Microbial carbon use efficiency and soil organic carbon stocks across an elevational gradient in the Peruvian Andes

Angela Martin Vivanco, Outi-Maaria Sietiö, Nele Meyer, Kevin Zowe Mganga, Subin Kalu, Sylwia Adamczyk, Susan Celis Huayllasco, Julio Alegre Orihuela, Kristiina Karhu*

*Corresponding author for this work

Research output: Contribution to journalArticleAcademicpeer-review


Soils of mountain ecosystems are one of the most vulnerable ecosystems to climate change, while the ecosystem services they produce are significant and currently at risk. High altitude soils contain high C stocks, but due to difficult access to sites these areas are understudied. Moreover, how the C and N cycling is changing in response to climate change in these ecosystems, is still unclear. Microbial carbon use efficiency (CUE) and its dependency on the environmental constraints along the altitudinal gradients is one important unknown factor. Here we present results from an altitudinal gradient study (3500 to 4500 m a.s.l.) from a Polylepis forest in the Peruvian Andes. We measured the soil organic carbon (SOC) stocks and microbial metabolic CUE by 13C glucose tracing and microbial resource use efficiency (CUEC:N) based on enzyme activity measurements. We expected to find an increase in SOC stock, microbial nutrient limitations, and lower CUE with elevation. SOC stocks depended on soil development and followed a unimodal curve that peaks at 4000 m in two of the three studied valleys. Neither 13CUE nor CUEC:N changed significantly with altitude. Soil C:N ratio, β-glucosidase, chitinase, and phosphatase enzyme activities increased with elevation, but peroxidase activity decreased with elevation. We suggest that more labile organic matter left at high elevation could compensate for the increasing nutrient limitation at high elevation, resulting in no noticeable change in CUE with elevation.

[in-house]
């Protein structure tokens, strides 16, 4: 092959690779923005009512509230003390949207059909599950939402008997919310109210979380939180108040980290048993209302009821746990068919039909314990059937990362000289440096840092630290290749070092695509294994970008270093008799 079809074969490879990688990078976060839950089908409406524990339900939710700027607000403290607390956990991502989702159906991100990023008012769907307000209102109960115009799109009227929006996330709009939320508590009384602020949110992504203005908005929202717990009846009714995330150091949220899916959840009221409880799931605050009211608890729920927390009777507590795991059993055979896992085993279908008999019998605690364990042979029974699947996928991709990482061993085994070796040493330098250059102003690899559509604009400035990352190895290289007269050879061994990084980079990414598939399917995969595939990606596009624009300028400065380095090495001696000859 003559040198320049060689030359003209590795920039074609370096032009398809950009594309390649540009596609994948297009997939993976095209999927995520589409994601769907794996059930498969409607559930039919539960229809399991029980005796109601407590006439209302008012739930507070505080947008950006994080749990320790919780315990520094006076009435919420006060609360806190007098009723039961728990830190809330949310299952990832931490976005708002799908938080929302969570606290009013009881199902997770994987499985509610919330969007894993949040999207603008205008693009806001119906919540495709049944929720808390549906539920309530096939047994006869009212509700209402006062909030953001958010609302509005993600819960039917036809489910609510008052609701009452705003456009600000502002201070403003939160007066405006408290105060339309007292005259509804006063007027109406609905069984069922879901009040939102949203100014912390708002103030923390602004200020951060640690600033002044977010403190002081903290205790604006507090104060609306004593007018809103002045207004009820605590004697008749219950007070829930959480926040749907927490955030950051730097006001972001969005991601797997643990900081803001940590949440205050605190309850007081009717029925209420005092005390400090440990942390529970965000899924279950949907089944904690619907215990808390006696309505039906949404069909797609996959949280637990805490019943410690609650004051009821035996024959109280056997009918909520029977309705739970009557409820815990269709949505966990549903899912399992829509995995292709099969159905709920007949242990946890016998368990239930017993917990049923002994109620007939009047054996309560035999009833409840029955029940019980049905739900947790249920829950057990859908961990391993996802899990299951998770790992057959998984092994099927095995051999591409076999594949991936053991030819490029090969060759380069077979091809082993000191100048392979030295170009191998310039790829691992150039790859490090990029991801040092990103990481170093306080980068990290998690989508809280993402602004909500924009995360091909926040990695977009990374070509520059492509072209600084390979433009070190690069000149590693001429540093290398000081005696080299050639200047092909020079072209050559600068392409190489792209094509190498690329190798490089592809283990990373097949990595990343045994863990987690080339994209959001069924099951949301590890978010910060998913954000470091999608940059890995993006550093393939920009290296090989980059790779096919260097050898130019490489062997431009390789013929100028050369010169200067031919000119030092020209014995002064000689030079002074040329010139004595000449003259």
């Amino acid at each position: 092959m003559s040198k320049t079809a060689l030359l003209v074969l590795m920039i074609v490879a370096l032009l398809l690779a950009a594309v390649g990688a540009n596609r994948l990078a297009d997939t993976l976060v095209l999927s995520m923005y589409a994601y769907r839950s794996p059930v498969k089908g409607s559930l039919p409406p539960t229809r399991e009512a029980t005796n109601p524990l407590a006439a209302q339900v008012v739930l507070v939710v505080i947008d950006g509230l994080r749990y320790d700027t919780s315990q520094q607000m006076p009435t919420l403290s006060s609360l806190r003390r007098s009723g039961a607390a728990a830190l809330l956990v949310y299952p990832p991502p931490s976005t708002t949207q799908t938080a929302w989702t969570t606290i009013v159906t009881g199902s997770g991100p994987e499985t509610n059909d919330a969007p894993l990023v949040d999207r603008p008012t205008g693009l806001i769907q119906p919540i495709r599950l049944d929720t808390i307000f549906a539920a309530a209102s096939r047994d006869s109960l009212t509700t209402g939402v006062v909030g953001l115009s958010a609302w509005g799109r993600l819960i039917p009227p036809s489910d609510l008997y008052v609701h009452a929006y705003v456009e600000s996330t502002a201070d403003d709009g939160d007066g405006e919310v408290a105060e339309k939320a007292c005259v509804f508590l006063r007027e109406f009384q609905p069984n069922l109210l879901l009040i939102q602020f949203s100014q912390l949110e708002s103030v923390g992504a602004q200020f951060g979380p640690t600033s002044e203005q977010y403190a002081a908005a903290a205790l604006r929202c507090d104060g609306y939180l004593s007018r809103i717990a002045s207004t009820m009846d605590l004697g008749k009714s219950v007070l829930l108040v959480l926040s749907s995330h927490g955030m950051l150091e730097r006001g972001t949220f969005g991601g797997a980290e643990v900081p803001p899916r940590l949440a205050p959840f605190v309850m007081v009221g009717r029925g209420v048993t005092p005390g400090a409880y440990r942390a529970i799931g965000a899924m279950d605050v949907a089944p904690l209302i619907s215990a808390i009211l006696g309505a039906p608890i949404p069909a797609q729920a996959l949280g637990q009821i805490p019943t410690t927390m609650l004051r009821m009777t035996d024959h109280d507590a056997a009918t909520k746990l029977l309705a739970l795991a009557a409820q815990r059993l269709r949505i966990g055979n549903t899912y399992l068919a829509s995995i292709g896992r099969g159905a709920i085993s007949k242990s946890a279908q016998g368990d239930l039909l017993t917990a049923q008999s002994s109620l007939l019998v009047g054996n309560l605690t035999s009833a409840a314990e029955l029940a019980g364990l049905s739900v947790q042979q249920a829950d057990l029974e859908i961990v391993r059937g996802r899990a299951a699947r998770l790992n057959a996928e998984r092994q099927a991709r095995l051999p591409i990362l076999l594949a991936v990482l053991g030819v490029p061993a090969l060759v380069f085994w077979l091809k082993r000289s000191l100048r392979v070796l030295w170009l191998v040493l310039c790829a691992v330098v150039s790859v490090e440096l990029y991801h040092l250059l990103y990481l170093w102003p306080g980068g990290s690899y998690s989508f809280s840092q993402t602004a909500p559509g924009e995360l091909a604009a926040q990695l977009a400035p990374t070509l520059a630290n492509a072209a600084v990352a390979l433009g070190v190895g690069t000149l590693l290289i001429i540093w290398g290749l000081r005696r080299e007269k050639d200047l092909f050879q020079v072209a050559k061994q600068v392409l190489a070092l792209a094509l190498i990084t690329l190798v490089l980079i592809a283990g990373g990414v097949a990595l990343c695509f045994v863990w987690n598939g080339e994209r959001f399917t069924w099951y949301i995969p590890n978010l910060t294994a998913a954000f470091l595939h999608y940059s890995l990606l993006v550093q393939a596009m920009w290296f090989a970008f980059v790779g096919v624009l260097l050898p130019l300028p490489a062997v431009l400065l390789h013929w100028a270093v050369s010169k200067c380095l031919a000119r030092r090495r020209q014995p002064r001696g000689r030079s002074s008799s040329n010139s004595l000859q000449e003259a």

Original languageEnglish
Article number105228
JournalApplied Soil Ecology
Publication statusPublished - Mar 2024


  • CUE
  • Elevational gradient
  • Exoenzyme
  • Isotope tracing
  • SOC
  • Stoichiometric modelling


Dive into the research topics of 'Microbial carbon use efficiency and soil organic carbon stocks across an elevational gradient in the Peruvian Andes'. Together they form a unique fingerprint.

Cite this